Although all these different types of ortholog prediction algorithms are widely used, studies that evaluate ortholog prediction algorithm performance for molecular phylogenetic purposes are not available. Furthermore, large-scale studies that evaluate the relative performance of a wide variety of different ortholog prediction algorithms have yielded contradictory results [10], [24], [25], [26]. For example, whereas Alexeyenko and co-workers [10] found that the graph-based MultiParanoid clustering algorithm produced the fewest errors, a different analysis showed that OrthoMCL, another graph-based clustering algorithm, had the best balance of sensitivity and specificity [27]. In contrast, Hulsen and co-workers [24] found that the InParanoid pairwise algorithm outperformed OrthoMCL in predictions of orthologous gene pairs. Furthermore, Altenhoff and Dessimoz [25] found that the graph-based OMA clustering algorithm [16] had the highest specificity (together with the homolog prediction algorithm HOMOLOGENE [28]), and that certain tree-based algorithms were occasionally outperformed by graph-based pairwise algorithms. Unfortunately, several differences in algorithm design make many of the above comparisons hard to interpret. For example, it is unclear how to interpret comparisons between pairwise and clustering ortholog prediction algorithms (e.g., [24]), or between algorithms that predict orthologs and paralogs (e.g., [25]), or how the results should be interpreted when the objective is not functional prediction but phylogenetic inference (e.g., [24]).

One potential explanation for these contradictory results might be that each one of the efforts to evaluate ortholog prediction algorithms makes assumptions likely to be violated [10], [24], [25], [27]. For example, several studies evaluated algorithms using functional similarity as a proxy for orthology [24], [25], whereas others evaluated algorithms against sets of orthologs identified by phylogenetic analysis [10], [25]. However, orthologous genes are not always functionally similar [2], and single-gene phylogenies frequently yield erroneous results [29], [30].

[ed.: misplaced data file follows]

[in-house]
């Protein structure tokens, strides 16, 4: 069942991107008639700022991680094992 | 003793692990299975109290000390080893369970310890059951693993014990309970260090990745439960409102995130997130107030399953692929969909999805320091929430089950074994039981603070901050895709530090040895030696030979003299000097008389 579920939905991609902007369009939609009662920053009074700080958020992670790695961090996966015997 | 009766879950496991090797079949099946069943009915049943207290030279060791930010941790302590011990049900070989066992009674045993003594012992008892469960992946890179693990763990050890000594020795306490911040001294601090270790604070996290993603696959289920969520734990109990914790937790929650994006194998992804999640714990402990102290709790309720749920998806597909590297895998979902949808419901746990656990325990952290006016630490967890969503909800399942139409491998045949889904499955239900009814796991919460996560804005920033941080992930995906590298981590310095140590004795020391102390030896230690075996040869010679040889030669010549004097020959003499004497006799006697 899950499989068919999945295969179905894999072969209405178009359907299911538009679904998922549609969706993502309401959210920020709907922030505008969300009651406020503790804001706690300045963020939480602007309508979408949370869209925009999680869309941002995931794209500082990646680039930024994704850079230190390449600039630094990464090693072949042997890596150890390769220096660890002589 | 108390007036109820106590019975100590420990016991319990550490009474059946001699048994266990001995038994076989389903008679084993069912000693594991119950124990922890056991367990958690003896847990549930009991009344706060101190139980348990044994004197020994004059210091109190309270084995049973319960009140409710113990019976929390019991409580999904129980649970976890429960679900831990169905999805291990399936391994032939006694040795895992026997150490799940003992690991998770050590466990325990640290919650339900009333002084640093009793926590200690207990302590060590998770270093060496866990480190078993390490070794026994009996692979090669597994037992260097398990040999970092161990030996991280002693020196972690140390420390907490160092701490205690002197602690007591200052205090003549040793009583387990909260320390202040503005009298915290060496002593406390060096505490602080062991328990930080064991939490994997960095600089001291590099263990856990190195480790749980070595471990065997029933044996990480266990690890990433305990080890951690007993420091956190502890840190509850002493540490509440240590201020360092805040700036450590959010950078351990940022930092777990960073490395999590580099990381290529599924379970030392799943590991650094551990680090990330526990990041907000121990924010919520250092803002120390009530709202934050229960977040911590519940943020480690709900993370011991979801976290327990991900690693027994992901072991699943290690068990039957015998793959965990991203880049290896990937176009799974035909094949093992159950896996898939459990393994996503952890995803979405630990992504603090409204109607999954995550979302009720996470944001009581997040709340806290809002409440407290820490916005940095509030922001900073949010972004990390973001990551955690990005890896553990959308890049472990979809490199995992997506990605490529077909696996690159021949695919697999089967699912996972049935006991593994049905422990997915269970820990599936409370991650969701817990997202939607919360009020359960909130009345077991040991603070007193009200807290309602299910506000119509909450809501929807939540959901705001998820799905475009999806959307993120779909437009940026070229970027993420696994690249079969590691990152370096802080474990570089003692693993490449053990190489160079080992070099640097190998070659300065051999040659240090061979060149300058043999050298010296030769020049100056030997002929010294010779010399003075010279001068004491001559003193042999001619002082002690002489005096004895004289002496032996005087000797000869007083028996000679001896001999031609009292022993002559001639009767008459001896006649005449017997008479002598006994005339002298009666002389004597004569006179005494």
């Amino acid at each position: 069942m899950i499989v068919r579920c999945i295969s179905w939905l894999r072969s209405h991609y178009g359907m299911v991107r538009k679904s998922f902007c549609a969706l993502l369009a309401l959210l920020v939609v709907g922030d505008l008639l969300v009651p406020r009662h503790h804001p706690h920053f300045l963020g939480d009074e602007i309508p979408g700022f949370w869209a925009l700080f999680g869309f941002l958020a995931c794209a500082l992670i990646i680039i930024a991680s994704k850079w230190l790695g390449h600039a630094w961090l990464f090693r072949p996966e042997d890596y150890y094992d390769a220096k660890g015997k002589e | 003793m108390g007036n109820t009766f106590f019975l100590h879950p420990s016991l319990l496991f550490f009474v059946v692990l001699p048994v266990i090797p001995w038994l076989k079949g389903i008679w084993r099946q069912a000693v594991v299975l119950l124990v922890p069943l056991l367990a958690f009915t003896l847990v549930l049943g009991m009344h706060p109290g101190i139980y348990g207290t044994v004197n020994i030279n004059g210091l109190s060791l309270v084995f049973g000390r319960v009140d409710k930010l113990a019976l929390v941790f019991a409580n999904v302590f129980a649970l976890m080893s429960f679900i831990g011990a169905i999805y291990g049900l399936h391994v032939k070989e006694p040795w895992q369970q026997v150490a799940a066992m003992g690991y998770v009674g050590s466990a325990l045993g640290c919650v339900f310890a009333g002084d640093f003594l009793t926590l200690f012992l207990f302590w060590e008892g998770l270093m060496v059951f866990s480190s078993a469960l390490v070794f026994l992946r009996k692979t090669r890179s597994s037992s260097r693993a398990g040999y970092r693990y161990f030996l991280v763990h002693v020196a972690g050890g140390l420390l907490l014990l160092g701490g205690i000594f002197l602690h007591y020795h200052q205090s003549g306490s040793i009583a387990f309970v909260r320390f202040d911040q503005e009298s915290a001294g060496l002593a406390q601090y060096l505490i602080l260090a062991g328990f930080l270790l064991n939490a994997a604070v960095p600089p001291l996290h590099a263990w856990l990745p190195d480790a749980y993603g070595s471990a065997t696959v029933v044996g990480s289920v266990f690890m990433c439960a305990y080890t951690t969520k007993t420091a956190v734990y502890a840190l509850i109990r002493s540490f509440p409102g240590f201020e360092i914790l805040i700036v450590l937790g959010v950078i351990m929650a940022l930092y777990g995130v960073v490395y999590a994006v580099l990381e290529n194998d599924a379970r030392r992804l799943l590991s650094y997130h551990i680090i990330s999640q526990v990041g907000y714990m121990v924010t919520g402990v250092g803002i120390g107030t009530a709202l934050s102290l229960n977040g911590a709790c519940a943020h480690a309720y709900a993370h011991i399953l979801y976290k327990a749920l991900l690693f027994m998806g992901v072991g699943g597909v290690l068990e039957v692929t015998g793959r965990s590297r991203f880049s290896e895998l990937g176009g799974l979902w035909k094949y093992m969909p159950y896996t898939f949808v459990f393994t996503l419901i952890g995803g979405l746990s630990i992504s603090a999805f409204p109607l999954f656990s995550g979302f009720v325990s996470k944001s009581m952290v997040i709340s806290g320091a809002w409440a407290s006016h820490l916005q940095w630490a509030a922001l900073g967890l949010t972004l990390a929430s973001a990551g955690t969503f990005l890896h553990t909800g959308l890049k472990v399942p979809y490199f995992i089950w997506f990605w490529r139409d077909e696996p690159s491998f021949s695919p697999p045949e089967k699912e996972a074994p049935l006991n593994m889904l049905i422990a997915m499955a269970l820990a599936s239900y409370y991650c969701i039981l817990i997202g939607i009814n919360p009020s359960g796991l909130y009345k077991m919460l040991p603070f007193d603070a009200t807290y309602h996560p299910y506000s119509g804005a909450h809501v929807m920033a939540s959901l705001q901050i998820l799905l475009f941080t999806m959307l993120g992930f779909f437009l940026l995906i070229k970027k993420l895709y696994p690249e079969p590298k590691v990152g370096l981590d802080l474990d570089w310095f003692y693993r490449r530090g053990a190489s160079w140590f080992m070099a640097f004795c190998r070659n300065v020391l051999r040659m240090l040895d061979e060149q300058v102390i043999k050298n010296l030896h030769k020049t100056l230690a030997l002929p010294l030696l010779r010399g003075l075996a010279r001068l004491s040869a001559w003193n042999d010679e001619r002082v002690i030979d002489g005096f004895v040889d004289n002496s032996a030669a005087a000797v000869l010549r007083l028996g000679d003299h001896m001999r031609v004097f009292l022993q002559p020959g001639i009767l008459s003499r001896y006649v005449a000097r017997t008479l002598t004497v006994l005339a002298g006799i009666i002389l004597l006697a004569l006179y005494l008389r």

The contradictory results in studies of ortholog prediction algorithm performance and the range of evaluation approaches developed suggest that there is a clear need for reliable reference genome-scale ortholog databases. One such high-quality reference database of homologous gene groups is the Yeast Gene Order Browser (YGOB) [31]. The YGOB is an excellent reference dataset for evaluating different ortholog prediction algorithms (e.g., [19], [32]) for two reasons. First, it contains genomes of varying evolutionary distances, and the homology of several thousand of their genes has been accurately annotated through sequence similarity, phylogeny, and synteny conservation data [31], [33]. Second, approximately 100 million years ago, a subset of species in the clade underwent a single round of whole genome duplication (WGD) (Figure 1A) [34]. Subsequent differential loss of gene duplicates originating from the WGD event resulted in groups of different gene retention pattern where in some cases the duplicates retained are paralogs [35] (Figure 1B), constituting ‘traps’ for ortholog prediction algorithms (e.g., Class III gene retention patterns in Figure 1C). Importantly, the YGOB database contains accurate ortholog annotations from species that predate and postdate the WGD event, as well as an accurate annotation of hundreds of such ‘trap groups’, allowing us to compare algorithm performance against orthogroup sets that are much more challenging to decipher.